Setting a new world record, a new magnetic tape drive from IBM and Sony can hold 330 terabytes of “uncompressed” data, or a whopping density of 201 gigabytes per square inch.
The exponential growth of data is a major technical challenge with high economical stakes. Science has offered many solutions over the last century such as hard drives found in computers, data centers, and flash memory storage.
With the flurry of sophisticated data storage options available today, it sounds counterintuitive to speak about magnetic tapes.You can hold 330 million books in IBM's latest tape drive.Click To Tweet
However, tapes, which have been around for 60 years, are here to stay thanks to science, and IBM!
IBM has a long history with tapes and is still committed to improving tape-based data storage, as demonstrated by the fact that IBM’s latest tape drive has a density 165 million times higher than its first product.
Magnetic Tape, the old and Progressing Data Storage Media
Chances are that you still have some old VHS videotapes of family gatherings, parties and other good memories.
You may hold on to them as valuable relics because they are. But if VHS tapes are dead, the technology behind them is far from passing on.
Tape-based data storage has been predicted to disappear over the years because tapes, some wrongly believe, are inefficient, slow and obsolete.
First invented for sound recordings, the magnetic tape evolved into one of the most widespread and reliable data storage media.
Among other data storage options available, magnetic tapes are more cost-effective, reliable, and energy-efficient than disk-based media.
If the storage capacity of tapes has been their main disadvantage, scientists keep pushing their limits that now their density is even higher than hard drives.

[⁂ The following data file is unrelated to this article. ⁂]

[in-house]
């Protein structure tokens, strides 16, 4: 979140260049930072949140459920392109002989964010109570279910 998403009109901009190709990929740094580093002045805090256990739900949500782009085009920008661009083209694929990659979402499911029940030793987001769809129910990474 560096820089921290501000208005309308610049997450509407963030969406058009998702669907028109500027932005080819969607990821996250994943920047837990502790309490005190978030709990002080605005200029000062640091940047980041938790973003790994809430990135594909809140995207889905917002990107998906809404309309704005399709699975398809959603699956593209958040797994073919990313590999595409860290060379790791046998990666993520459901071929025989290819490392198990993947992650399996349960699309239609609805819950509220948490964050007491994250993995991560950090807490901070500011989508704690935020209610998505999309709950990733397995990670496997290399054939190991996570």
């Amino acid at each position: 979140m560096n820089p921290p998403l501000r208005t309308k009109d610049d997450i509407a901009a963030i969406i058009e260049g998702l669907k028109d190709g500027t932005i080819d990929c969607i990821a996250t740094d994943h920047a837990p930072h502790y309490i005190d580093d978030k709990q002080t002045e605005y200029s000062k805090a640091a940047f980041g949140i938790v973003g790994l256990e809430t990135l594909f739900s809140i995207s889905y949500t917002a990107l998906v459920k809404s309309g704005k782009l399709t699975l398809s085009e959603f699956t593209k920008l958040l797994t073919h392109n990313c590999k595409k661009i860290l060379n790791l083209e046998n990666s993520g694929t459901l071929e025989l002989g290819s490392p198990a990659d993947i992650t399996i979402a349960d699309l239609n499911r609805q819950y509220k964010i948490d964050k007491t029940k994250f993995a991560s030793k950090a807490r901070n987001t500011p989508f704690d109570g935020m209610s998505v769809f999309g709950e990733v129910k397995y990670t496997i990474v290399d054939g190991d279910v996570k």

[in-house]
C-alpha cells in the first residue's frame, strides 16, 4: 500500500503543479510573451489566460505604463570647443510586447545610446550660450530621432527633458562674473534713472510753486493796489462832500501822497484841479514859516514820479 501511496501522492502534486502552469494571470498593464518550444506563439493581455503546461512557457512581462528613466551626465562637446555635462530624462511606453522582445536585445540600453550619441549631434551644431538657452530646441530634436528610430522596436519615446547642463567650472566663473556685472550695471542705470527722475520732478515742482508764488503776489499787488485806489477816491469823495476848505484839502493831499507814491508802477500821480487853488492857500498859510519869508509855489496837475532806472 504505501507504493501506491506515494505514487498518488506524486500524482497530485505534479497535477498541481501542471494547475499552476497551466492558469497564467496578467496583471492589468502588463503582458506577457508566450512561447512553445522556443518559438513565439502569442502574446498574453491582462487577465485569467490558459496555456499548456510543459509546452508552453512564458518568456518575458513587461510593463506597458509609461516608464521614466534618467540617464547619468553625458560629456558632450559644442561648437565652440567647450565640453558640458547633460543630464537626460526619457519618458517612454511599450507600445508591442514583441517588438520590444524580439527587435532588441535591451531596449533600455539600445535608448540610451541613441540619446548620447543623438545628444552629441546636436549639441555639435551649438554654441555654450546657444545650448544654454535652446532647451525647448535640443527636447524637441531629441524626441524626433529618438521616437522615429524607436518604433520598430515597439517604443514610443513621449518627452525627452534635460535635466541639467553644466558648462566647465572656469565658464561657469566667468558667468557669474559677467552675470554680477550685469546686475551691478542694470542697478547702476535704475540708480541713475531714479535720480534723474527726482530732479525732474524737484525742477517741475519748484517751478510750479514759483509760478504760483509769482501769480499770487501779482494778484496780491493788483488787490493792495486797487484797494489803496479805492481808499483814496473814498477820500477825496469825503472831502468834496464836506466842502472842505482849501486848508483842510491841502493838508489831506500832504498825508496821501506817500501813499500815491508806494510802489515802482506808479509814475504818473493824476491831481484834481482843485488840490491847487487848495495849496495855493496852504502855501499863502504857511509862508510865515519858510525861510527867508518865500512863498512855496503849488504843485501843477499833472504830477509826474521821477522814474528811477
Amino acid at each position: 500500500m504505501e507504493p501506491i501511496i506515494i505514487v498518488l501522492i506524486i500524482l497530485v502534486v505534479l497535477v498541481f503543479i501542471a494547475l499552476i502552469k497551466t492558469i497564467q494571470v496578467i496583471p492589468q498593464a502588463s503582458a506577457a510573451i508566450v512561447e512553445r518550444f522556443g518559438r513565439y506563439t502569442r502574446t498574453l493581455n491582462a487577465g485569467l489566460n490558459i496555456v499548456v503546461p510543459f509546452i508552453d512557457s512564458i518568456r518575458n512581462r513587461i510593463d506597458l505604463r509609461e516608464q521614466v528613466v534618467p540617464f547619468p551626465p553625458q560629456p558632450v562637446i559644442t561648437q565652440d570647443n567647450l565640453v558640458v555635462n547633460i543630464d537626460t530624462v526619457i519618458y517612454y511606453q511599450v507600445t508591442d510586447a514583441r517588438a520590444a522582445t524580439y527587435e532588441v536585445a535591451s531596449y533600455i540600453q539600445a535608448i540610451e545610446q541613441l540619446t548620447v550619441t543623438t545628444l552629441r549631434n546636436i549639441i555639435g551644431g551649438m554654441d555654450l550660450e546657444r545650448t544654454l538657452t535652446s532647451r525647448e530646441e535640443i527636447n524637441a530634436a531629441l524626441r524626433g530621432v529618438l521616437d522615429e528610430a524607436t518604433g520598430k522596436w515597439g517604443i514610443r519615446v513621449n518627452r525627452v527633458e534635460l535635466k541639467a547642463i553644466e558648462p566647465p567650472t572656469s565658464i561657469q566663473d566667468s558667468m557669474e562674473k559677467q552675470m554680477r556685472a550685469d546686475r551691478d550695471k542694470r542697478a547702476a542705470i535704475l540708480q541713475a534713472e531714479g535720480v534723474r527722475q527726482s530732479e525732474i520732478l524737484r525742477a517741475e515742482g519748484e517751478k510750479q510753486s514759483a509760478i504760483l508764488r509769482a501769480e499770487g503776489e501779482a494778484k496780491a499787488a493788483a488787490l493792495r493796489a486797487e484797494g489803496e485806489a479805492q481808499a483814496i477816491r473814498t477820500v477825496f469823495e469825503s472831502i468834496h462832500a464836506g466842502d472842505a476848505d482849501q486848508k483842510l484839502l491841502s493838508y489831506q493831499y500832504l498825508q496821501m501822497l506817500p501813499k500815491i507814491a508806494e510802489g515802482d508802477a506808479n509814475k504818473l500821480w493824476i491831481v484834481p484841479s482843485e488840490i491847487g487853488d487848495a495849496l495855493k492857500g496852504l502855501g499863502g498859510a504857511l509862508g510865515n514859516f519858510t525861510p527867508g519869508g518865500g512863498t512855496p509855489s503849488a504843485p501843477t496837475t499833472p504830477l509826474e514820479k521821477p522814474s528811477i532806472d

IBM Sets a World Record for Data Storage
According to a report released in March 2017 by the International Data Corporation (IDC Custom Tape Report 2016 H2), in 2016, IBM’s tape market share of 43% was an increase of 13 points from the previous year.
Since 2006, IBM scientists set the world’s record in tape storage for 4 times, and now it’s back at it again.
In a press release, IBM announced they have managed to set a new world record (their fifth) for the amount of data in magnetic tape storage.
IBM Research collaborated with Sony Storage Media Solutions to develop a sputtered magnetic tape capable of storing 330 TB (terabytes) of uncompressed data, or the equivalent of 330 million textbooks.
The prototype cartridge, which is the size of the palm of the hand, has a density of 201 GB/in2, that is 20 times more than the areal density of the best performing tape drive currently in the market.
“Tape has traditionally been used for video archives, back-up files, replicas for disaster recovery and retention of information on premise, but the industry is also expanding to off-premise applications in the cloud,” said an IBM expert in the press release.
“While sputtered tape is expected to cost a little more to manufacture than current commercial tape that uses Barium ferrite (BaFe), the potential for very high capacity will make the cost per TB very attractive, making this technology practical for cold storage in the cloud.”